The impossible debt ceiling rollover

Posted by John McDermott on Jun 22 14:57. 1 comment | Share


In which UBS slaps down anyone foolishly phlegmatic enough to think the US could miss the August 2 “deadline” for raising the debt ceiling, and escape unscathed.

The note, surely pitched for FT Alphaville, More…

In which UBS slaps down anyone foolishly phlegmatic enough to think the US could miss the August 2 “deadline” for raising the debt ceiling, and escape unscathed.

The note, surely pitched for FT Alphaville, is entitled “What’s the Worst That Could Happen?”

UBS is not of course predicting that the US will do anything as silly as send the global economy into further sovereign debt turmoil. But as every good scout knows, it’s important to be prepared.

It first goes into some political reasons why brinkmanship could lead to disaster. GOP congressmen are keen to avoid a repeat of the government shutdown debacle, where $38bn of cuts somehow became $352m. And they can just about claim the public is on their side — 47 per cent of voters oppose a debt ceiling raise, according to Gallup. Social security payments will also have been made by August, limiting the annoyance of the constituency most likely to vote.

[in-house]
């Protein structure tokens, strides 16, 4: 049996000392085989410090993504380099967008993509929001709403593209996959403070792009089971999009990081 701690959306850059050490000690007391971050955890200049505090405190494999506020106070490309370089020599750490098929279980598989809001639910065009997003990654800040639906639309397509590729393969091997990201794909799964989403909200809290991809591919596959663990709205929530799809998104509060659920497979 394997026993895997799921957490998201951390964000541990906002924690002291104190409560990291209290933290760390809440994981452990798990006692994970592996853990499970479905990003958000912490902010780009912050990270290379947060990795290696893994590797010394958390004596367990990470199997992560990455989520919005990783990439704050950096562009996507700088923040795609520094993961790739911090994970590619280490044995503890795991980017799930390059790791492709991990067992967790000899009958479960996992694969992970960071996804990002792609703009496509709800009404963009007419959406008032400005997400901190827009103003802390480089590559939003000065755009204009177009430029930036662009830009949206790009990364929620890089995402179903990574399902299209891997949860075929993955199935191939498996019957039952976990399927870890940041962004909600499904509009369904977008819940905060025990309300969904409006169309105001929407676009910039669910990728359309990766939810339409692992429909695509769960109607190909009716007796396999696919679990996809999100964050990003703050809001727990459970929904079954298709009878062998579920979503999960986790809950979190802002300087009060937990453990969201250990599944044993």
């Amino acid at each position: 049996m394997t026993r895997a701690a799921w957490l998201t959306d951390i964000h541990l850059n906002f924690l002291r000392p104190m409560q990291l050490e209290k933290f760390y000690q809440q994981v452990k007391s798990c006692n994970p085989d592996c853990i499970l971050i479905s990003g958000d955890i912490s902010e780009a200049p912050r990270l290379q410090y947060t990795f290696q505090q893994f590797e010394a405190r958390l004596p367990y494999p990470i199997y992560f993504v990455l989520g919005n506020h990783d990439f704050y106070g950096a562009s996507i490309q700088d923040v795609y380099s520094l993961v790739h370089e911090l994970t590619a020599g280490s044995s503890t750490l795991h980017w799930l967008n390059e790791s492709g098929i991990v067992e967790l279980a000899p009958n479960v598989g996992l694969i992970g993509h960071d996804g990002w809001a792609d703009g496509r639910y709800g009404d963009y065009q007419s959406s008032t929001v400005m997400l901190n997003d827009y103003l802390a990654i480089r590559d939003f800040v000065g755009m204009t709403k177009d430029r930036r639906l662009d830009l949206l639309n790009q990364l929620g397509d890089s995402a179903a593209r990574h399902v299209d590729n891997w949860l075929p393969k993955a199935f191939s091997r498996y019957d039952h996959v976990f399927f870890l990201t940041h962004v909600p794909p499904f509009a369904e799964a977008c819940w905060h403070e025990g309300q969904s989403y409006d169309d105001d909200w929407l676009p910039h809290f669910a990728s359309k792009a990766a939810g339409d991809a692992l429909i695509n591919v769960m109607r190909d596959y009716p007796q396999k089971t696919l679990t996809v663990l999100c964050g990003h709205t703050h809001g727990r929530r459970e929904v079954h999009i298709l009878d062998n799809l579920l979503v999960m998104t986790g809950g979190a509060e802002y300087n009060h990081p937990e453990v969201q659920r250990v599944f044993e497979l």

Then it comes to those overly sanguine assumptions about interest payments:

The mistaken view that interest payments to US Treasury-holders could easily be prioritized, avoiding default indefinitely. This view requires that investors willingly roll over their holdings of Treasury debt and does not take into account the sharp increase in interest rates that may result.

And here comes the important reminder: it’s one thing to pay interest payments but it’s another to ask holders of the T-bill of doom and other bonds to rollover.

If the debt limit debate goes unresolved beyondAug. 4, the US Treasury would need to roll over maturing Treasury bills but would be unable to pay the interest on those that have matured (see chart, p. 1). Investors are unlikely to remain willing to roll over their holdings of Treasurydebt indefinitely under these conditions. The liquidity event would not belimited to the Treasury market. Some holders of Treasury bills who requiredthese funds near the maturity date could face significant cash pressures ifexpected payments do not materialize. These borrowers could be forced toborrow funds in upset credit markets.

It pains us to say it, but over to you, again, Washington.

Related links:
The T-bill that broke America’s credit [updated] – FT Alphaville
Supply and demand under the debt ceiling, then and now – FT Alphaville
Delaying a US default 101 – FT Alphaville
House GOP Digs In on Debt Ceiling – WSJ

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